Cryptology ePrint Archive: Report 2009/374

Key Recovery Attacks of Practical Complexity on AES Variants With Up To 10 Rounds

Alex Biryukov and Orr Dunkelman and Nathan Keller and Dmitry Khovratovich and Adi Shamir

Abstract: AES is the best known and most widely used block cipher. Its three versions (AES-128, AES-192, and AES-256) differ in their key sizes (128 bits, 192 bits and 256 bits) and in their number of rounds (10, 12, and 14, respectively). In the case of AES-128, there is no known attack which is faster than the $2^{128}$ complexity of exhaustive search. However, AES-192 and AES-256 were recently shown to be breakable by attacks which require $2^{176}$ and $2^{119}$ time, respectively. While these complexities are much faster than exhaustive search, they are completely non-practical, and do not seem to pose any real threat to the security of AES-based systems.

In this paper we describe several attacks which can break {\it with practical complexity} variants of AES-256 whose number of rounds are comparable to that of AES-128. One of our attacks uses only two related keys and $2^{39}$ time to recover the complete 256-bit key of a 9-round version of AES-256 (the best previous attack on this variant required 4 related keys and $2^{120}$ time). Another attack can break a 10 round version of AES-256 in $2^{45}$ time, but it uses a stronger type of {\it related subkey attack} (the best previous attack on this variant required 64 related keys and $2^{172}$ time). While neither AES-128 nor AES-256 can be directly broken by these attacks, the fact that their hybrid (which combines the smaller number of rounds from AES-128 along with the larger key size from AES-256) can be broken with such a low complexity raises serious concern about the remaining safety margin offered by the AES family of cryptosystems.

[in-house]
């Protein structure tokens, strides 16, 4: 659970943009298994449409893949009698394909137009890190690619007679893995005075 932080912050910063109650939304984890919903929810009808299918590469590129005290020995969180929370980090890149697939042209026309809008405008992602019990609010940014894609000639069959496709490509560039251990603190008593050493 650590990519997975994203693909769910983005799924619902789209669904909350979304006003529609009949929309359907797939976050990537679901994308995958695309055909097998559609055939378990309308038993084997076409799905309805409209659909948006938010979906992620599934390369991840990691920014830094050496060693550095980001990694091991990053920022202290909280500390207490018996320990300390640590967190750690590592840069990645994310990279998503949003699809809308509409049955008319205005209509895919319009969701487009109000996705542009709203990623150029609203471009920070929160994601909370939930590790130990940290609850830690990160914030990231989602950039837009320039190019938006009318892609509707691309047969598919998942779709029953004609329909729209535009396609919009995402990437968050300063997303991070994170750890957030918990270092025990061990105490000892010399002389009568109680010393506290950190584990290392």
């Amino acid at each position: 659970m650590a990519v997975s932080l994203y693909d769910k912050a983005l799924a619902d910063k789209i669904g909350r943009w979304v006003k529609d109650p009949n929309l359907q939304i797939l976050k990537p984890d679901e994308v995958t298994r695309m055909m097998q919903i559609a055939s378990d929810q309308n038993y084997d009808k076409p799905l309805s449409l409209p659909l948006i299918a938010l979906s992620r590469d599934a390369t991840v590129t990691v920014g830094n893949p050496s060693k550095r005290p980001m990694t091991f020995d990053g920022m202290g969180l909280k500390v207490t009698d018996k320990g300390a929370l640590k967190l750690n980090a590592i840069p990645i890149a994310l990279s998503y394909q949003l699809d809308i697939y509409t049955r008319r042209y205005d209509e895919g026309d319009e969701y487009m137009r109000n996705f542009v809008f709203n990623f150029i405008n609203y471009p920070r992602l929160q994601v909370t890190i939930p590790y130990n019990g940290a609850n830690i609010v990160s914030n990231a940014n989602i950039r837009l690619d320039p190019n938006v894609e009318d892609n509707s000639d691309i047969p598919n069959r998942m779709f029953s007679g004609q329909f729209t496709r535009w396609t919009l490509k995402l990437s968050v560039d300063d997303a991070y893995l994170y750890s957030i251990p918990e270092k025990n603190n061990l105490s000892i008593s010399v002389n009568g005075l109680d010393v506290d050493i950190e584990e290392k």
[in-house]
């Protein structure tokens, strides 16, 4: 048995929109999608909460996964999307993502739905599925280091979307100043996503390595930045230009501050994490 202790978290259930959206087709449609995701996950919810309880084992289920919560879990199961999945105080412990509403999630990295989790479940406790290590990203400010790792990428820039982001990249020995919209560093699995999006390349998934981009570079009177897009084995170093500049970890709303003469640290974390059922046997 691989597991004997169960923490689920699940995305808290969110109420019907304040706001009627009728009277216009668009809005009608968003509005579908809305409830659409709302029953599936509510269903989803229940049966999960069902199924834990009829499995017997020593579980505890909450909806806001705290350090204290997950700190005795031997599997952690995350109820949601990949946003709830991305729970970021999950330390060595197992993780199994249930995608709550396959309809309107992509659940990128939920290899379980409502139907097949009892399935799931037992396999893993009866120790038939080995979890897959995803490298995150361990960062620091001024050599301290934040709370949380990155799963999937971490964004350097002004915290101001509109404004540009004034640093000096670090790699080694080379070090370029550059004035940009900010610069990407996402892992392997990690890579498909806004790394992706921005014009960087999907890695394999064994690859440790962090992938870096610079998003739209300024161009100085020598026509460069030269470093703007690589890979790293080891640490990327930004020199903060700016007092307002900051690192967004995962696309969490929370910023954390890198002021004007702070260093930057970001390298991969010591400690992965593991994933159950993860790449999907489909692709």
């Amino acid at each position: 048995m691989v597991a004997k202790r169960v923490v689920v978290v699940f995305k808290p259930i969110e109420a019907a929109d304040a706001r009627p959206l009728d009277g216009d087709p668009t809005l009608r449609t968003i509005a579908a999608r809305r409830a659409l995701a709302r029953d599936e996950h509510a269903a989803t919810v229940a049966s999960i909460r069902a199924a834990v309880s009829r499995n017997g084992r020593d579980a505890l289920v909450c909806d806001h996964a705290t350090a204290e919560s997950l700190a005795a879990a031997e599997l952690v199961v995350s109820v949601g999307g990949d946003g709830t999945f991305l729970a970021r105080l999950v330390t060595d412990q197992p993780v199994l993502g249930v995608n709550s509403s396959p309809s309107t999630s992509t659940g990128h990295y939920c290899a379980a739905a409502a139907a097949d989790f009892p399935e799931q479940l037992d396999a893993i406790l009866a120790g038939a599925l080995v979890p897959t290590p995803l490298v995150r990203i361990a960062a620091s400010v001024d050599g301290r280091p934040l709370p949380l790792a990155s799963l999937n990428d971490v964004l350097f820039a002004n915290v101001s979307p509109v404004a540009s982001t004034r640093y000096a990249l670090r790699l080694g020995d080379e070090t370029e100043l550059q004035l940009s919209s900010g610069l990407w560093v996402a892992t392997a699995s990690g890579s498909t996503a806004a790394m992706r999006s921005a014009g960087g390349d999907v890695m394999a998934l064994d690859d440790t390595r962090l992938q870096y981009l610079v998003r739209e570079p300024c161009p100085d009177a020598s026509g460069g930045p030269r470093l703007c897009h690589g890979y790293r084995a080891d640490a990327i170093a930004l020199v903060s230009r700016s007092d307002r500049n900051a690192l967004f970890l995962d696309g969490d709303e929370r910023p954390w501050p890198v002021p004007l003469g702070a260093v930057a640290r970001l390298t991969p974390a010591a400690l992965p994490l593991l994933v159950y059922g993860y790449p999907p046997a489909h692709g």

Category / Keywords: secret-key cryptography / AES, cryptanalysis, related key attacks, practical attacks

Date: received 29 Jul 2009, last revised 19 Aug 2009

Contact author: adi shamir at weizmann ac il

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Version: 20090819:164811 (All versions of this report)

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